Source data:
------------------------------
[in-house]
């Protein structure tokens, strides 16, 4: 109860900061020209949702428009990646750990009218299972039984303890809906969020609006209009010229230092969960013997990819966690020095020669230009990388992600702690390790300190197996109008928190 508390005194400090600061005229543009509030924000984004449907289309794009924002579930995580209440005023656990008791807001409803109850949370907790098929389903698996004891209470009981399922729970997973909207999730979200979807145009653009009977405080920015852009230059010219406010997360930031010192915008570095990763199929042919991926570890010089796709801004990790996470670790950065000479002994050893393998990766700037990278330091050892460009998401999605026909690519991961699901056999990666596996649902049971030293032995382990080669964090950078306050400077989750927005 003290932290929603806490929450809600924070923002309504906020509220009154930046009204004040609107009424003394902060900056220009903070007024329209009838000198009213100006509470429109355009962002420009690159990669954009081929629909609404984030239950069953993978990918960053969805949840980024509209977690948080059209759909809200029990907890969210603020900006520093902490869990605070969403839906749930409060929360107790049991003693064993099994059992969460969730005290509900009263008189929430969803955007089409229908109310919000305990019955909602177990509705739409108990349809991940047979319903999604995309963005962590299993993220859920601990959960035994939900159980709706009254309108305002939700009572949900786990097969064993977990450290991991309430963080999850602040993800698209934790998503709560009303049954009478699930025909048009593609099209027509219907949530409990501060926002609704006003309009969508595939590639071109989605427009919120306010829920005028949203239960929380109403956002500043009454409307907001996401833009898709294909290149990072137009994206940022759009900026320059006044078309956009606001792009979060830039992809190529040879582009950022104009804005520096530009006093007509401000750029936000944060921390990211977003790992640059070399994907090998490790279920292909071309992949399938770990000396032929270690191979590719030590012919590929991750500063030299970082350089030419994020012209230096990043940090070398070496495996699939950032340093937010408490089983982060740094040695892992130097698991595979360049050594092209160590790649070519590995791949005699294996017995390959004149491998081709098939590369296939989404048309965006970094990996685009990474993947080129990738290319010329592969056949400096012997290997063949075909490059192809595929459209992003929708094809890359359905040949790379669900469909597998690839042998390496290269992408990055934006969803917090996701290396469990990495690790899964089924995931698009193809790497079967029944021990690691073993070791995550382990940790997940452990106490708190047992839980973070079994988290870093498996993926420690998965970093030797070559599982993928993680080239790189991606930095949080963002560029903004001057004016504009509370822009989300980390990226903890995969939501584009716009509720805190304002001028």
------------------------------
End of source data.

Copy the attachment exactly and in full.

[in-house]
């Protein structure tokens, strides 16, 4: 109860900061020209949702428009990646750990009218299972039984303890809906969020609006209009010229230092969960013997990819966690020095020669230009990388992600702690390790300190197996109008928190 508390005194400090600061005229543009509030924000984004449907289309794009924002579930995580209440005023656990008791807001409803109850949370907790098929389903698996004891209470009981399922729970997973909207999730979200979807145009653009009977405080920015852009230059010219406010997360930031010192915008570095990763199929042919991926570890010089796709801004990790996470670790950065000479002994050893393998990766700037990278330091050892460009998401999605026909690519991961699901056999990666596996649902049971030293032995382990080669964090950078306050400077989750927005 003290932290929603806490929450809600924070923002309504906020509220009154930046009204004040609107009424003394902060900056220009903070007024329209009838000198009213100006509470429109355009962002420009690159990669954009081929629909609404984030239950069953993978990918960053969805949840980024509209977690948080059209759909809200029990907890969210603020900006520093902490869990605070969403839906749930409060929360107790049991003693064993099994059992969460969730005290509900009263008189929430969803955007089409229908109310919000305990019955909602177990509705739409108990349809991940047979319903999604995309963005962590299993993220859920601990959960035994939900159980709706009254309108305002939700009572949900786990097969064993977990450290991991309430963080999850602040993800698209934790998503709560009303049954009478699930025909048009593609099209027509219907949530409990501060926002609704006003309009969508595939590639071109989605427009919120306010829920005028949203239960929380109403956002500043009454409307907001996401833009898709294909290149990072137009994206940022759009900026320059006044078309956009606001792009979060830039992809190529040879582009950022104009804005520096530009006093007509401000750029936000944060921390990211977003790992640059070399994907090998490790279920292909071309992949399938770990000396032929270690191979590719030590012919590929991750500063030299970082350089030419994020012209230096990043940090070398070496495996699939950032340093937010408490089983982060740094040695892992130097698991595979360049050594092209160590790649070519590995791949005699294996017995390959004149491998081709098939590369296939989404048309965006970094990996685009990474993947080129990738290319010329592969056949400096012997290997063949075909490059192809595929459209992003929708094809890359359905040949790379669900469909597998690839042998390496290269992408990055934006969803917090996701290396469990990495690790899964089924995931698009193809790497079967029944021990690691073993070791995550382990940790997940452990106490708190047992839980973070079994988290870093498996993926420690998965970093030797070559599982993928993680080239790189991606930095949080963002560029903004001057004016504009509370822009989300980390990226903890995969939501584009716009509720805190304002001028």